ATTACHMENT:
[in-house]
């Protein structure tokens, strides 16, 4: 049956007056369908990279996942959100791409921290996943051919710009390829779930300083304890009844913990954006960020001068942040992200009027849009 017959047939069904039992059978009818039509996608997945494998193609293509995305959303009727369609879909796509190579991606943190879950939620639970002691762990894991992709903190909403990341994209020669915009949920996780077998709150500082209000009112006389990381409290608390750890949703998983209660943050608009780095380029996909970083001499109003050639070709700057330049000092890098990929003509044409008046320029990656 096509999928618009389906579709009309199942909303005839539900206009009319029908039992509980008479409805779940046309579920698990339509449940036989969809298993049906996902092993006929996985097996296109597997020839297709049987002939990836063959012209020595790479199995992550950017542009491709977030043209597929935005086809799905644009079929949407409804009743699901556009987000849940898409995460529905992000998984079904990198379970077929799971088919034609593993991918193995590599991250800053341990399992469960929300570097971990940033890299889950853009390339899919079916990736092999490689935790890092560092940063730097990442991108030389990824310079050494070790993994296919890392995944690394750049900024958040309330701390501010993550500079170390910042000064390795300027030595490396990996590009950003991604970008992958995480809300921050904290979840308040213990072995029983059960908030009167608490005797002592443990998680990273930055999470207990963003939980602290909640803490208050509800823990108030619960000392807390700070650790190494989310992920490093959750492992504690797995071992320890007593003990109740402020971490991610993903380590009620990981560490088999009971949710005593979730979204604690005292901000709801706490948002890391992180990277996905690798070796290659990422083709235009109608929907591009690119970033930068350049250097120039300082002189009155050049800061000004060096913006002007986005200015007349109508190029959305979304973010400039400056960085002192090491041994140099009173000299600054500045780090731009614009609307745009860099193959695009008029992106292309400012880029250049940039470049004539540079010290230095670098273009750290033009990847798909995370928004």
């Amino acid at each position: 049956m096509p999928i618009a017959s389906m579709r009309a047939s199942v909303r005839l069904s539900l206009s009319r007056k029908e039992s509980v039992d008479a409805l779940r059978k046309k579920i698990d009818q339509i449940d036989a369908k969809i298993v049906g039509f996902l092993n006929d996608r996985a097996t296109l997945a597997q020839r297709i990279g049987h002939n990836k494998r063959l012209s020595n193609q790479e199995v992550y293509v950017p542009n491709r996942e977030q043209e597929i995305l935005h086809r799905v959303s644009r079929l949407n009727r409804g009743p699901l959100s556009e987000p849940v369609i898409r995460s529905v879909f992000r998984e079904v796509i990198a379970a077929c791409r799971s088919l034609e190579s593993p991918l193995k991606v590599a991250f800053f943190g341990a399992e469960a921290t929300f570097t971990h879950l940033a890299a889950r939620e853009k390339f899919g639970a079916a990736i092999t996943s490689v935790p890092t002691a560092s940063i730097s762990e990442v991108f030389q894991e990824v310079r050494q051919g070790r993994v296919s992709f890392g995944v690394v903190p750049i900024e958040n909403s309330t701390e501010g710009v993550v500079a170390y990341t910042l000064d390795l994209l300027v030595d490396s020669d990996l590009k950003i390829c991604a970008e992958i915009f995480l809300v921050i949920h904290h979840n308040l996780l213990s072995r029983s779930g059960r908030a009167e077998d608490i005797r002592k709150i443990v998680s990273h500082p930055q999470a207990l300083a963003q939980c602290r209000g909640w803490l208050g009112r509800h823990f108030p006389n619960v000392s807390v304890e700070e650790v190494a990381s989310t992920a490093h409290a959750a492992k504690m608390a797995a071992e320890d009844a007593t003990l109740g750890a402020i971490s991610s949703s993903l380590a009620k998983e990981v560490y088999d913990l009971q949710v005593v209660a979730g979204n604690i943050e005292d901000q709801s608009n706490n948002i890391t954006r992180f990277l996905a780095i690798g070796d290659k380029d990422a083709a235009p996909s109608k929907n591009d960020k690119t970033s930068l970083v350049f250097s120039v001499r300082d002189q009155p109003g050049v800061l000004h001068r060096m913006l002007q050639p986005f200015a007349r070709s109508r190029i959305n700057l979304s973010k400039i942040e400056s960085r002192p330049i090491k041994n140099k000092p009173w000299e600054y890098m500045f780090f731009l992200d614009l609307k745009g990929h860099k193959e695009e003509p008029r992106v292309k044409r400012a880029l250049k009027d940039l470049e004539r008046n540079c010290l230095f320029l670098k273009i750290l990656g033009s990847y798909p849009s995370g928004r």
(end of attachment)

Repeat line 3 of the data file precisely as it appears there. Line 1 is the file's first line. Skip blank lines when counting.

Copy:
């Amino acid at each position: 049956m096509p999928i618009a017959s389906m579709r009309a047939s199942v909303r005839l069904s539900l206009s009319r007056k029908e039992s509980v039992d008479a409805l779940r059978k046309k579920i698990d009818q339509i449940d036989a369908k969809i298993v049906g039509f996902l092993n006929d996608r996985a097996t296109l997945a597997q020839r297709i990279g049987h002939n990836k494998r063959l012209s020595n193609q790479e199995v992550y293509v950017p542009n491709r996942e977030q043209e597929i995305l935005h086809r799905v959303s644009r079929l949407n009727r409804g009743p699901l959100s556009e987000p849940v369609i898409r995460s529905v879909f992000r998984e079904v796509i990198a379970a077929c791409r799971s088919l034609e190579s593993p991918l193995k991606v590599a991250f800053f943190g341990a399992e469960a921290t929300f570097t971990h879950l940033a890299a889950r939620e853009k390339f899919g639970a079916a990736i092999t996943s490689v935790p890092t002691a560092s940063i730097s762990e990442v991108f030389q894991e990824v310079r050494q051919g070790r993994v296919s992709f890392g995944v690394v903190p750049i900024e958040n909403s309330t701390e501010g710009v993550v500079a170390y990341t910042l000064d390795l994209l300027v030595d490396s020669d990996l590009k950003i390829c991604a970008e992958i915009f995480l809300v921050i949920h904290h979840n308040l996780l213990s072995r029983s779930g059960r908030a009167e077998d608490i005797r002592k709150i443990v998680s990273h500082p930055q999470a207990l300083a963003q939980c602290r209000g909640w803490l208050g009112r509800h823990f108030p006389n619960v000392s807390v304890e700070e650790v190494a990381s989310t992920a490093h409290a959750a492992k504690m608390a797995a071992e320890d009844a007593t003990l109740g750890a402020i971490s991610s949703s993903l380590a009620k998983e990981v560490y088999d913990l009971q949710v005593v209660a979730g979204n604690i943050e005292d901000q709801s608009n706490n948002i890391t954006r992180f990277l996905a780095i690798g070796d290659k380029d990422a083709a235009p996909s109608k929907n591009d960020k690119t970033s930068l970083v350049f250097s120039v001499r300082d002189q009155p109003g050049v800061l000004h001068r060096m913006l002007q050639p986005f200015a007349r070709s109508r190029i959305n700057l979304s973010k400039i942040e400056s960085r002192p330049i090491k041994n140099k000092p009173w000299e600054y890098m500045f780090f731009l992200d614009l609307k745009g990929h860099k193959e695009e003509p008029r992106v292309k044409r400012a880029l250049k009027d940039l470049e004539r008046n540079c010290l230095f320029l670098k273009i750290l990656g033009s990847y798909p849009s995370g928004r």